POL 376: American Exceptionalism with Professor Tracy Munsil
What makes America unique – not necessarily better, but different – from other nations? American government courses often focus on the political processes and institutions that define our nation – typically the presidency, Congress, and the Supreme Court, and how these institutions function. But what values undergirded those institutional choices of the American founders when the U.S. Constitution was drafted? What defined the American character, its heart and soul then – and does it still define us 240+ years later? Are there values – are there “habits of the heart” as Robert Bellah described them – that make the American political experience different from that of other nations?
Specifically, this course considers aspects of the American political system that make it unique among nations, including the role of the biblical worldview and Christian heritage in the American founding, the idea of America embodied in the Declaration of Independence and other founding documents, the American republican ideal, the concepts of liberty, virtue, and self-government in the American context, capitalism and the free-market system, and the importance of the First Amendment and other constitutional protections to a free society.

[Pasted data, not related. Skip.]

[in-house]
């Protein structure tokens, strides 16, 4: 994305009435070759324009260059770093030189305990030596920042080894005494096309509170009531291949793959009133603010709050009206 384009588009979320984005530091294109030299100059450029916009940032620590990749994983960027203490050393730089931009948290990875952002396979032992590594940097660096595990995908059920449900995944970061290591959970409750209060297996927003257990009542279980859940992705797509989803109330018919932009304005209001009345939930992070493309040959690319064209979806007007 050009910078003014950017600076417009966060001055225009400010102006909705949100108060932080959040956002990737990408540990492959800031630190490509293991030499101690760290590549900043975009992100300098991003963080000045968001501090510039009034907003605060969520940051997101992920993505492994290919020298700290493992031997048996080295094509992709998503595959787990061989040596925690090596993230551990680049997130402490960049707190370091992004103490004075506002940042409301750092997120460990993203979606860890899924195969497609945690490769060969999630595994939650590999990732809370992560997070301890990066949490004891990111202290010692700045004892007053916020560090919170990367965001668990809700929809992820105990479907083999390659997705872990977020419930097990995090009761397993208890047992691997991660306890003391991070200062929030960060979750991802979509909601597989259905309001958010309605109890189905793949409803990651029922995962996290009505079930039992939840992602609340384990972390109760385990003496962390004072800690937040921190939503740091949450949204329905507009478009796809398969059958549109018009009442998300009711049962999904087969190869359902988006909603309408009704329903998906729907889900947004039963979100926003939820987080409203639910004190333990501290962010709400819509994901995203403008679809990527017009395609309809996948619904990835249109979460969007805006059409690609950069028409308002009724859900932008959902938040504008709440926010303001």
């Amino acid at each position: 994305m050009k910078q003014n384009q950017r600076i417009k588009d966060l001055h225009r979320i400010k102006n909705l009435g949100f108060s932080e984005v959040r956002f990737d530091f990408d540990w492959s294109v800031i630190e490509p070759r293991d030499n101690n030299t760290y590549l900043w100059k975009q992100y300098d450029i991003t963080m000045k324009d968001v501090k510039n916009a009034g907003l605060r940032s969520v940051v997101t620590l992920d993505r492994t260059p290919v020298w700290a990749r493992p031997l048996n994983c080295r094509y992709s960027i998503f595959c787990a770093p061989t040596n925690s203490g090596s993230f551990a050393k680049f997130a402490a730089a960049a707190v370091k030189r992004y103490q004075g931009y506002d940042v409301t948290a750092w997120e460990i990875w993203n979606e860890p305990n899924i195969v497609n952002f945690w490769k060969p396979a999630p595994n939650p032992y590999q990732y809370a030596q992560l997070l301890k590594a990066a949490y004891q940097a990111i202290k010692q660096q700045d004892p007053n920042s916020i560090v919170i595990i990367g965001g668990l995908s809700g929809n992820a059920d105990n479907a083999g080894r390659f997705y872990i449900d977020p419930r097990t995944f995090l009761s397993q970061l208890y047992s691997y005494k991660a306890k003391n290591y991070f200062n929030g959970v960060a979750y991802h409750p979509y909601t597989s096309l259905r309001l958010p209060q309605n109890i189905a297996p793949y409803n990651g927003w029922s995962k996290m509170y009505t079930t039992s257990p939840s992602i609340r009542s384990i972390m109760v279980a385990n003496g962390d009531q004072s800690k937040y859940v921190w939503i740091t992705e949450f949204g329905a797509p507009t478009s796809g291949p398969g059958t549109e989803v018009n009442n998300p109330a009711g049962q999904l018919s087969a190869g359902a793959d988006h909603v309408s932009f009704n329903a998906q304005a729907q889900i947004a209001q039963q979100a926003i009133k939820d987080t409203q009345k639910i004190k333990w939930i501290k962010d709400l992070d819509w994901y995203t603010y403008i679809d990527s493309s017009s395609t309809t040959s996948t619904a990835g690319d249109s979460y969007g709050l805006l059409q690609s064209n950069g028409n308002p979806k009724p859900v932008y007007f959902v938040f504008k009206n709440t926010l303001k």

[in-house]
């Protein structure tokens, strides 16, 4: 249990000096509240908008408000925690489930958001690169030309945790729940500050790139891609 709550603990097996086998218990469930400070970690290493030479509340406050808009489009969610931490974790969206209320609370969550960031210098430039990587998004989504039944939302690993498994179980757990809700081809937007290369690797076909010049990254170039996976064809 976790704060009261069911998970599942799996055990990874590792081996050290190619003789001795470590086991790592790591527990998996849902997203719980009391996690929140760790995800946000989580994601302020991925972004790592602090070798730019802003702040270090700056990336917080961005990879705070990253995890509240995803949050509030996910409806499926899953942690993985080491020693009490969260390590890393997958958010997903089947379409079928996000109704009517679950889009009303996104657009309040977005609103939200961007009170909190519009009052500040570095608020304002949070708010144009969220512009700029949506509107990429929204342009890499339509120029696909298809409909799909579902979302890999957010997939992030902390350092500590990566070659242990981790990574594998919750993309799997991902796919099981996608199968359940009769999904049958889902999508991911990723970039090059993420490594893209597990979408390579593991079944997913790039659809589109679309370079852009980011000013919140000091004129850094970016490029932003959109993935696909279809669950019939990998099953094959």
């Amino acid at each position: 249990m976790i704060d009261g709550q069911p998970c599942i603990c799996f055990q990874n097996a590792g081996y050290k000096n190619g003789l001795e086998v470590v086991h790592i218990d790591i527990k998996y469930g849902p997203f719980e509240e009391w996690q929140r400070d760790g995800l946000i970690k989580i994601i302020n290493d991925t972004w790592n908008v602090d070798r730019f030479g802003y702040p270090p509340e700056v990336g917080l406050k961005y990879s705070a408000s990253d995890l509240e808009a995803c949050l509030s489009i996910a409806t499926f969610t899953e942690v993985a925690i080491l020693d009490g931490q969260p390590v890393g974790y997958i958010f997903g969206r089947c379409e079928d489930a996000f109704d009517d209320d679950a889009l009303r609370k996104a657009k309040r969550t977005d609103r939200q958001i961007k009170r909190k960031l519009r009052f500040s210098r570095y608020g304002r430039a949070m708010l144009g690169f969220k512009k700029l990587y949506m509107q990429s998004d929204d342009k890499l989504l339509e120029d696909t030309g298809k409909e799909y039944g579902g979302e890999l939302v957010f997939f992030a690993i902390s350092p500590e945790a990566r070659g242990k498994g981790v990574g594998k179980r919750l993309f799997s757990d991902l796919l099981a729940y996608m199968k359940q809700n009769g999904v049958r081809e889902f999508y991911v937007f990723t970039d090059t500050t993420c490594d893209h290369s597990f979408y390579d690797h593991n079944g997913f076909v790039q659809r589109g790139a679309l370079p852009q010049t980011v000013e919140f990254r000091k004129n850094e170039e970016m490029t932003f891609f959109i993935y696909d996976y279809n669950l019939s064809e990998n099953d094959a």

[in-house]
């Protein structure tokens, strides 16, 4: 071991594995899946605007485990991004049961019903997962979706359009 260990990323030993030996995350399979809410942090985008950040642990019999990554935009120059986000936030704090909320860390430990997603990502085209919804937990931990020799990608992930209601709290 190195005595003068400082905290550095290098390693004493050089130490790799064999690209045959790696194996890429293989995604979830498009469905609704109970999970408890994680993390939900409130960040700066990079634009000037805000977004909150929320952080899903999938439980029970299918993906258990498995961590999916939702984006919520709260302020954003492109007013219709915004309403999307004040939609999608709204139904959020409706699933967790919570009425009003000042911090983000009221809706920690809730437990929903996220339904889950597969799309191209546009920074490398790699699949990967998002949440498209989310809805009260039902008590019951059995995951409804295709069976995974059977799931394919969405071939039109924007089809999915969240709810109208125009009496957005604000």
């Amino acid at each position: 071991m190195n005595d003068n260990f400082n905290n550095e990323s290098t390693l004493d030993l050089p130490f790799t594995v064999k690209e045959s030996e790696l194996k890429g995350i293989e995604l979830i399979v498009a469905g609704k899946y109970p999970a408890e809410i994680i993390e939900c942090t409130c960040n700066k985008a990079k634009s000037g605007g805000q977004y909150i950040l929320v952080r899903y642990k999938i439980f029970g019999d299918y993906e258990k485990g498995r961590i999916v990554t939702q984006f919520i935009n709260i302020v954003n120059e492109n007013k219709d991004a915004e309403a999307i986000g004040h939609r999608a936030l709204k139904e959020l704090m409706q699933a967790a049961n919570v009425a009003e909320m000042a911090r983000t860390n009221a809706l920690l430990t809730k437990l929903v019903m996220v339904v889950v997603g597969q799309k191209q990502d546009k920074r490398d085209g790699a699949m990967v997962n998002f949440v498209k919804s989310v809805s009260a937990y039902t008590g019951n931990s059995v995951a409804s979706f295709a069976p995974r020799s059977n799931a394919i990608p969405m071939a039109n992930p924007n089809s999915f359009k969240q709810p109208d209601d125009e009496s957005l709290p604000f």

During the semester, we will evaluate the concept of “American Exceptionalism” using primary documents, historical context, popular political rhetoric, and political science scholarship that focus on American Exceptionalism. Students will consider the writings and arguments of both advocates and critics of the concept, as well current and future challenges to American Exceptionalism.